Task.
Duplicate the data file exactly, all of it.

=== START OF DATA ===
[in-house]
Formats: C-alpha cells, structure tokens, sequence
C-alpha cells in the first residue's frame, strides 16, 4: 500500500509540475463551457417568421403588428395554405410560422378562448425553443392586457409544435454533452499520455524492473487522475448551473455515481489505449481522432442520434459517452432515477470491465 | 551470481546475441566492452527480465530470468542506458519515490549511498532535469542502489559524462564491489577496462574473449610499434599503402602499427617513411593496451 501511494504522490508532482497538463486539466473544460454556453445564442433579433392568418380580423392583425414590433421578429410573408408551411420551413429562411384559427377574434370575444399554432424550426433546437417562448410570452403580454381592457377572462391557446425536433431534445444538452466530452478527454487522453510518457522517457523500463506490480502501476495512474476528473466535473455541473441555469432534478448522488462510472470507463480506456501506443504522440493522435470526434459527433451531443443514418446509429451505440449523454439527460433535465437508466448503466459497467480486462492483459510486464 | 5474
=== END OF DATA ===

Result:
[in-house]
Formats: C-alpha cells, structure tokens, sequence
C-alpha cells in the first residue's frame, strides 16, 4: 500500500509540475463551457417568421403588428395554405410560422378562448425553443392586457409544435454533452499520455524492473487522475448551473455515481489505449481522432442520434459517452432515477470491465 | 551470481546475441566492452527480465530470468542506458519515490549511498532535469542502489559524462564491489577496462574473449610499434599503402602499427617513411593496451 501511494504522490508532482497538463486539466473544460454556453445564442433579433392568418380580423392583425414590433421578429410573408408551411420551413429562411384559427377574434370575444399554432424550426433546437417562448410570452403580454381592457377572462391557446425536433431534445444538452466530452478527454487522453510518457522517457523500463506490480502501476495512474476528473466535473455541473441555469432534478448522488462510472470507463480506456501506443504522440493522435470526434459527433451531443443514418446509429451505440449523454439527460433535465437508466448503466459497467480486462492483459510486464 | 5474